In total, 19 projects were approved for  funding for the Education Investment Fund EIF Round 3 and the Sustainability Round.  Funding was extended to the EIF Round 3 and Sustainability Round to include an additional $200 million for projects that focus on teaching and research, particularly the areas of climate change and sustainability. This brings the total funding allocated for Round 3 and Sustainability Round projects to $550 million.

New South Wales

  • Building for the Future: Interactive Learning Environment at University of Technology Sydney,
  • The Australian Institute for Nanoscience at the University of Sydney,
  • The AutoCell Transport Technology Centre at the Sydney Institute of TAFE NSW, and
  • Retrofitting for Resilient and Sustainable Buildings at the University of Wollongong
  • Newcastle institute for Energy and Resources at the University of Newcastle.


  • The National Imaging Facility at the University of Queensland, and
  • The Sir Samuel Griffith Centre at Griffith University.


  • The Green Chemical Futures facility at Monash University,
  • The Sunshine Construction Futures training centre at Victoria University,
  • The Integrated Technology Hub: Building Services and Electro Mechanical Technologies at Box Hill Institute of TAFE,
  • The Advanced Manufacturing Centre at Swinburne Uni of Technology,
  • The Australian Future Fibres Research and Innovation Centre (AFFRIC) at Deakin University.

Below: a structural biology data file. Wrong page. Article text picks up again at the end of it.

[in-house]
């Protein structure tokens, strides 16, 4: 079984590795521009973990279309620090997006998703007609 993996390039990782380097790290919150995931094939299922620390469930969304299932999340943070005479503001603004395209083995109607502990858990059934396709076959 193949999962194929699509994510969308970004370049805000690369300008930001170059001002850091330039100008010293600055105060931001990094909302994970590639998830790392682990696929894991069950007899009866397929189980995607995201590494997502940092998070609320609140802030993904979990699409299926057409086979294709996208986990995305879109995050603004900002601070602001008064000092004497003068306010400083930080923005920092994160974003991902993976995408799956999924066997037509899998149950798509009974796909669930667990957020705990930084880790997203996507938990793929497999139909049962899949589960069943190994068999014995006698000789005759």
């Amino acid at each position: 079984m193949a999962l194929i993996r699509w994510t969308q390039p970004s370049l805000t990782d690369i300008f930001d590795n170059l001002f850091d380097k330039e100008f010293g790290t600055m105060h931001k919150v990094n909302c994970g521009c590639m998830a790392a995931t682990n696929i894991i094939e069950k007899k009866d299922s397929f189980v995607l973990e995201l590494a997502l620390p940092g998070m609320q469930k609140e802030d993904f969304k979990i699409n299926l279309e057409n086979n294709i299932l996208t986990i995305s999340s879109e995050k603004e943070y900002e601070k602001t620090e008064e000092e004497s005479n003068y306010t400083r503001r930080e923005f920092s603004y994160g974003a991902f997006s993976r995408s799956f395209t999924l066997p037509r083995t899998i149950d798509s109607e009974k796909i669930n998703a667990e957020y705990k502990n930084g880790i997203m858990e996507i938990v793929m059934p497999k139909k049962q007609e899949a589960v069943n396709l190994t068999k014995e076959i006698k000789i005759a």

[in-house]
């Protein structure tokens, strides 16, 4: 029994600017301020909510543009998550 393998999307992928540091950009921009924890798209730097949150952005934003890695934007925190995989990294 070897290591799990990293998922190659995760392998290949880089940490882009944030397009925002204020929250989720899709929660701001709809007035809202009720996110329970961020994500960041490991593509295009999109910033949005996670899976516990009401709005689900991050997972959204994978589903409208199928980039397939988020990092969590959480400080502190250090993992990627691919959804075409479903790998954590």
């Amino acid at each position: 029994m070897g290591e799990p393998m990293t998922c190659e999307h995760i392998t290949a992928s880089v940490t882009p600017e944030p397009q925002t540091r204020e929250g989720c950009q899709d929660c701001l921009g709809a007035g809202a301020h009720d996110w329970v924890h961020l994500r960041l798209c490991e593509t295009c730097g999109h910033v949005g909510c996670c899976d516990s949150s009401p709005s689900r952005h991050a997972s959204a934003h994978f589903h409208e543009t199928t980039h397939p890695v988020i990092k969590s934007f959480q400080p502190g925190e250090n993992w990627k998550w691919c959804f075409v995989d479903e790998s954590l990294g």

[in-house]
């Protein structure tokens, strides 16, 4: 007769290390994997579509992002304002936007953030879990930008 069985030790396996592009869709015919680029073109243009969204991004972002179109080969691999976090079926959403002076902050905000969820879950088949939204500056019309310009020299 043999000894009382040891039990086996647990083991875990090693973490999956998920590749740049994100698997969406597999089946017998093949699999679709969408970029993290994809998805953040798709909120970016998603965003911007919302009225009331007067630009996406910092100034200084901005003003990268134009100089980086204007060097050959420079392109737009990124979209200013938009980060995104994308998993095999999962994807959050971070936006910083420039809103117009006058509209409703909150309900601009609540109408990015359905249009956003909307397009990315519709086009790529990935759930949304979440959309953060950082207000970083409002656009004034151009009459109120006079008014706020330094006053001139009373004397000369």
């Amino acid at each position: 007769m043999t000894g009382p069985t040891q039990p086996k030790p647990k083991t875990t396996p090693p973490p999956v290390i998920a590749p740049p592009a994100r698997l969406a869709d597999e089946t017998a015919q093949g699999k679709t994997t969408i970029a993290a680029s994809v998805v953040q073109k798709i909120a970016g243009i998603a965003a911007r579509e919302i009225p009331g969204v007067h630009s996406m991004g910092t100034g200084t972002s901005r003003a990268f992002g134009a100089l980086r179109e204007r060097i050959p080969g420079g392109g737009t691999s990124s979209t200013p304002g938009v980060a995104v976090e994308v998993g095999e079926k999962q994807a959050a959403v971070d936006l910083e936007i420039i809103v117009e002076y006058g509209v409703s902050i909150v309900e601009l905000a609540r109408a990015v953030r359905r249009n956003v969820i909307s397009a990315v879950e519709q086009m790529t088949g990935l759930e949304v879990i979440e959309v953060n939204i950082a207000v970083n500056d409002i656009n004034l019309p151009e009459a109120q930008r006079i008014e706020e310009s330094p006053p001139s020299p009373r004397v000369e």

• $37 million Australian Future Fibres Research and Innovation Centre (AFFRIC) at Deakin University

Western Australia

  • The Indian Ocean Marine Research Centre at the University of Western Australia,
  • Redevelopment of Pundulmurra Campus at Pilbara TAFE,
  • The Sustainable Energy for Square Kilometre Array project at Commonwealth Scientific and Industrial Research Organisation, and
  • The Green Skills Training Centre at Central TAFE.

For more details on these projects please see the media release.

South Australia

  • Civil Train Highway to Skilling Industry at Civil Train SA,
  • Participate@UniSA at the University of South Australia.

National Project

  • AuScope Australian Geophysical Observing System.


What is the #1 grant for start-ups?

12,000+ companies access the R&D tax incentive per year that yields a CASH REBATE of up to 43.5%.
This might be perfect your start up.
Do you want to know more?

Scroll to Top
R&D Top 10 Consultant Tips

Top 10 Consultant Tips to Maximise the R&D Tax Incentive